America-Millions are facing evictions as US eviction moratorium expires

 Blacks, Latinos and Asians are more at risk compare to white Americans

Millions of Americans are facing threat of evictions as US eviction moratorium expires. Millions are facing risk to lose their homes.  The moratorium expired on 31st July, 2021 and federal government refused to extend it. Now 11.5 million Americans have to pay back rents to avoid evictions.

 Many people are still jobless due to the economic crisis caused by the COVID-19 pandemic. Those failed to pay rents includes one in five families with children.   The Biden administration says it has done its job by allocating $46 billion in rental assistance, and it’s up to state and local officials to solve the problem. The states and local authorities have just used 10% of the allocated $46 billion so far.

According to the CBPP, Black renters are more than twice as likely to be behind on rent as their White counterparts nationally, while Latino and Asian renters are one-and-a-half times as likely. Historically, Black renters have faced eviction at the highest rates.

As many as 11.5 million people are behind on rent, according to the Center on Budget and Policy Priorities. The left-leaning think tank estimates that about 16% of U.S. households are behind on rent — double the delinquency rate before the pandemic — but in some states more than a quarter of renters are behind on payments. The Southeast is the hardest hit region: 29% of renters in Mississippi and 28% in South Carolina were behind in the first week of July, according to CBPP. 

The Centers for Disease Control and Prevention instituted the eviction ban in September of 2020, and it had been extended several times. The Biden administration said last week it would allow the restrictions to expire. House lawmakers on Friday failed to pass a bill extending the moratorium.

In the House, a bill was introduced Thursday to extend the moratorium until the end of the year. But the prospect of a legislative solution remained unclear.

By the end of March, 6.4 million American households were behind on their rent, according to the Department of Housing and Urban Development. As of July 5, roughly 3.6 million people in the U.S. said they faced eviction in the next two months, according to the U.S. Census Bureau’s Household Pulse Survey.

Dr. Rochelle Walensky, director of the Centers for Disease Control and Prevention, said in June this would be the last time the moratorium would be extended when she set the deadline for July 31. It was initially put in place to prevent further spread of COVID-19 by people put out on the streets and into shelters.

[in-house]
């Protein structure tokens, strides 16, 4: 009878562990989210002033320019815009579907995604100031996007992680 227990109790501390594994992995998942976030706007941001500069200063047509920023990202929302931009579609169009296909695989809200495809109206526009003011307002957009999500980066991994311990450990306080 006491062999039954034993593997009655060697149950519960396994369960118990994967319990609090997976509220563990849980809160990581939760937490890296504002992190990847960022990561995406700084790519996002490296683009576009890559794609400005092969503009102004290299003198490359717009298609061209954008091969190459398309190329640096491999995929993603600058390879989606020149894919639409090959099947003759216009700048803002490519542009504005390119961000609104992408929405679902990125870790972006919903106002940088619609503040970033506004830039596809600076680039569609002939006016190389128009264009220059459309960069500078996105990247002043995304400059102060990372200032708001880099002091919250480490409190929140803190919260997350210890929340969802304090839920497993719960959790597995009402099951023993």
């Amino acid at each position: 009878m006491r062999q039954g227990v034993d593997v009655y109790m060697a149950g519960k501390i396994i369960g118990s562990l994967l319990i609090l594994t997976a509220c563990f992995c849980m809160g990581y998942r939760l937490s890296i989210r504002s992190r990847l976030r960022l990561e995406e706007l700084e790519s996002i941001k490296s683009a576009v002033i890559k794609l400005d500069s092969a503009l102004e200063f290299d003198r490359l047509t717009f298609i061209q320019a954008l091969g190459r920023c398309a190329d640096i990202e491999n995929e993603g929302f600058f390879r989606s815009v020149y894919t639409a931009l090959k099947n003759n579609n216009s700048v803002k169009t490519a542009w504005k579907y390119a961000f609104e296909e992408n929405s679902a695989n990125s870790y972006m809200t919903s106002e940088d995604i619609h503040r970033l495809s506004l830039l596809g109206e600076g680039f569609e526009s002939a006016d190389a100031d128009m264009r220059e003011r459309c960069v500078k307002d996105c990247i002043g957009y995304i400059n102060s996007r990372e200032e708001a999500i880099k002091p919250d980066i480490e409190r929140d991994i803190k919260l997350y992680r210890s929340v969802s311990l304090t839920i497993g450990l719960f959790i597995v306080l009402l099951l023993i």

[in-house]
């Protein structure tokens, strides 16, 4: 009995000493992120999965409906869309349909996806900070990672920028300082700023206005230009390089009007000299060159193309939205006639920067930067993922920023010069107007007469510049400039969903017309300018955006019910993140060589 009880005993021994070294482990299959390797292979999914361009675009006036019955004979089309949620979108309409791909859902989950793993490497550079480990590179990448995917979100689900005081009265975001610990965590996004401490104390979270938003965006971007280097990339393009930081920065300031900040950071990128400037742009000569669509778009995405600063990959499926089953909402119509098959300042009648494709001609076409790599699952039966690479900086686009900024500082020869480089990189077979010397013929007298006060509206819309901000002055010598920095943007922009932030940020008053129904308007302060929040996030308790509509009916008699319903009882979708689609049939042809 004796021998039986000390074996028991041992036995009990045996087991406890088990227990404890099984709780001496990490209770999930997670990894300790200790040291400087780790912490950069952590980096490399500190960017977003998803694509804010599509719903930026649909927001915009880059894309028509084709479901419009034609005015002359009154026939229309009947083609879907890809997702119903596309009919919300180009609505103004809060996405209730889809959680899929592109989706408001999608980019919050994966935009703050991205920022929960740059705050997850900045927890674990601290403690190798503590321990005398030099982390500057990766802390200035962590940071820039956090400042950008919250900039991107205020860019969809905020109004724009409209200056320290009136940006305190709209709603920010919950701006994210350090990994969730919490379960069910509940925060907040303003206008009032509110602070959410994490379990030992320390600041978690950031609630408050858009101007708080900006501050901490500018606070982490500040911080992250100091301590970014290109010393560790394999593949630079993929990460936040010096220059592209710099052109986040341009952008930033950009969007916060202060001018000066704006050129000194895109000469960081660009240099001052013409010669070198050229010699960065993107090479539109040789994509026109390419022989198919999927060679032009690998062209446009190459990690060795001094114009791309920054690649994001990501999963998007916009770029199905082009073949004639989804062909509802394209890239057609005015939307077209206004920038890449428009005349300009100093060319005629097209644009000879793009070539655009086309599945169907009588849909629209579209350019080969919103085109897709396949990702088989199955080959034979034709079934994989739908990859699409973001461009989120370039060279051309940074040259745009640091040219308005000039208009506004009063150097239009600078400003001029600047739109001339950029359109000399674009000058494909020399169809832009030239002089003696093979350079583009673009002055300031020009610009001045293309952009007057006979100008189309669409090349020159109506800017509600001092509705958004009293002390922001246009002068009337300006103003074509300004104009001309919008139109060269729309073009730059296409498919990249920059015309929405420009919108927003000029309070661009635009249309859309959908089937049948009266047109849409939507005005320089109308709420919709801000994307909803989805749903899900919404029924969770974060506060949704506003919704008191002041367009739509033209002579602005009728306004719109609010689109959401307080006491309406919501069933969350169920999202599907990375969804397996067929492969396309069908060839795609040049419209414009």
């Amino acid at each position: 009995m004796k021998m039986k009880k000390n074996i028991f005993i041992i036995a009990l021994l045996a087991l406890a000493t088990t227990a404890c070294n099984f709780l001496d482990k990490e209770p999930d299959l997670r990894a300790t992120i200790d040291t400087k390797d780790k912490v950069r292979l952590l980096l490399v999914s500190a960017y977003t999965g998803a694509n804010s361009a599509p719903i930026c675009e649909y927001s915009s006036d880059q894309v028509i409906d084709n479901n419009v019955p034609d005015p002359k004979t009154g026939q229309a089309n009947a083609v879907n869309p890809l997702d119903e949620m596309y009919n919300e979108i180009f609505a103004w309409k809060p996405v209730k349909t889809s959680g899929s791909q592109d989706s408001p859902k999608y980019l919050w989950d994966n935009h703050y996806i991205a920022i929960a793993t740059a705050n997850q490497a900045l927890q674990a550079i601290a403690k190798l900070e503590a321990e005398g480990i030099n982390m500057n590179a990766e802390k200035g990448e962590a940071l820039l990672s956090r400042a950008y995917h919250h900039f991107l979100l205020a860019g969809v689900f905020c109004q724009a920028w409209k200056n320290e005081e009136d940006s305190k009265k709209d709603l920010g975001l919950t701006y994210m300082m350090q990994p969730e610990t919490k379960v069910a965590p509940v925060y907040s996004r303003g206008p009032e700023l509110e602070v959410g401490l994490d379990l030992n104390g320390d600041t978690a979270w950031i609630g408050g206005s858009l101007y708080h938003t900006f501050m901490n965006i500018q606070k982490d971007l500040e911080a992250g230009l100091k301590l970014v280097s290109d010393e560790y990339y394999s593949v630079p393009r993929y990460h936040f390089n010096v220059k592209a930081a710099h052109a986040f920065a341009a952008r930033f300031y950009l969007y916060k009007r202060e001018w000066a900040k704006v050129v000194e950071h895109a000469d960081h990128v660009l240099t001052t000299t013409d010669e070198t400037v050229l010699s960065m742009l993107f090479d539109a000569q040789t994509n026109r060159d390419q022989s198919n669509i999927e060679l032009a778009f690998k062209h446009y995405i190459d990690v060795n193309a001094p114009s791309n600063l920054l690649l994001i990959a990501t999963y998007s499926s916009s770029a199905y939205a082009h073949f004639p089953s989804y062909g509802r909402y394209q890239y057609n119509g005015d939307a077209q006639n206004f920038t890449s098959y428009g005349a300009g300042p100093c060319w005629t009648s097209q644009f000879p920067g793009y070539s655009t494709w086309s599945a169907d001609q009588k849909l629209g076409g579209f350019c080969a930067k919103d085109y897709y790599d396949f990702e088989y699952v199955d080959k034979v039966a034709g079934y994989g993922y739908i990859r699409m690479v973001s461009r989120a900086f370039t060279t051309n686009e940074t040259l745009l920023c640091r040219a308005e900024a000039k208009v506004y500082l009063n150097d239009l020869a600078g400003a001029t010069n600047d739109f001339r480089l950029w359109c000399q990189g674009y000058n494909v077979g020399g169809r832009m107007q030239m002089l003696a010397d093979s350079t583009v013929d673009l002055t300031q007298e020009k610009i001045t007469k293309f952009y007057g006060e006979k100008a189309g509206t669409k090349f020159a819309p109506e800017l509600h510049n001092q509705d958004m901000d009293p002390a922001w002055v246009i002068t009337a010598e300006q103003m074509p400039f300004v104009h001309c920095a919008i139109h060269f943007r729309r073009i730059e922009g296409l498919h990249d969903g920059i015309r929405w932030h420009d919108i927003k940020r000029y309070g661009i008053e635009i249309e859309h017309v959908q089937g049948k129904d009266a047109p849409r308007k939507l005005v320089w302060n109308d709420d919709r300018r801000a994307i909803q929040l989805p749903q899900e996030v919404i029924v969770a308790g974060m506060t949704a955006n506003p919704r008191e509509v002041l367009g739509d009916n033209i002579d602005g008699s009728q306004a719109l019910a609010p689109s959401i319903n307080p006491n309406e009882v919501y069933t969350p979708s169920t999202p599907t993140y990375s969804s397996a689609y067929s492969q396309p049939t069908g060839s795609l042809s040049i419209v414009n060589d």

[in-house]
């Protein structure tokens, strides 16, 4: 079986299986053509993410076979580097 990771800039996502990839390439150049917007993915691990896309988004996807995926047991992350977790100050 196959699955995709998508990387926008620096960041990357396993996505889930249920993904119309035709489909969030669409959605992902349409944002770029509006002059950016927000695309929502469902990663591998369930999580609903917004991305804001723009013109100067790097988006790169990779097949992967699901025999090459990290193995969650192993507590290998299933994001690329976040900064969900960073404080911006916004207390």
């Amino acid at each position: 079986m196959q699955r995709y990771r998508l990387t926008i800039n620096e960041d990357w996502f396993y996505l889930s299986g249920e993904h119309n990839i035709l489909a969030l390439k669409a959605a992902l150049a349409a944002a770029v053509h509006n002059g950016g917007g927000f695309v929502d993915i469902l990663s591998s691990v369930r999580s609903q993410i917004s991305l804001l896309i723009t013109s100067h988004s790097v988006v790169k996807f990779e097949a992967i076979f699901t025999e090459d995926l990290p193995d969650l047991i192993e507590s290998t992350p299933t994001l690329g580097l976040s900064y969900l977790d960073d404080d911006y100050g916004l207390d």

Congress has allocated nearly $47 billion in assistance that is supposed to go to help tenants pay off months of back rent. But so far, only about $3 billion of the first tranche of $25 billion has been distributed through June by states and localities. Some states like New York have distributed almost nothing, while several have only approved a few million dollars.

But landlords, who have opposed the moratorium and challenged it repeatedly in court, were against any extension. They have argued the focus should be on speeding up the distribution of rental assistance.

This week, the National Apartment Association and several others this week filed a federal lawsuit asking for $26 billion in damages due to the impact of the moratorium.

Moody's Analytics found that nearly 12 million renters will owe an average of $5,850 in back rent and utilities by January, according to the Washington Post.  Moody's chief economist, Mark Zandi, estimated that tenants nationwide could owe a total of $70 billion in back rent by the January 2021, leaving small landlords struggling to pay mortgages, property taxes, and more.

Other estimates are harsher. Investment bank and advisory firm Stout estimated that up to 8.4 million households of renters — a total of 20.1 million individuals — could see eviction filings after the moratorium expires.  

Surgo Ventures identified 250 counties where more than 1 in 5 renters were behind, which Surgo dubbed most at risk. The list includes all but four counties in South Carolina, and roughly half the counties in Georgia and Mississippi. None of the states currently have eviction protections in place beyond the federal government's CDC's order.

In some jurisdictions, courts have allowed eviction cases to proceed even while the federal moratorium has been in place, noted Eric Dunn, director of litigation at the National Housing Law Project. (The moratorium only prevents the physical ejection of a tenant, not the legal process to evict.)

That means some landlords "have evictions all teed up and ready to go," Dunn said. "The landlord already has the eviction order in hand, and just has to wait until the CDC restriction is lifted to have it physically executed."

"You could see people basically being put out on the street the first week of August, because there are no remaining procedures to go through," he said. 

                                                                 Khalid Bhatti 

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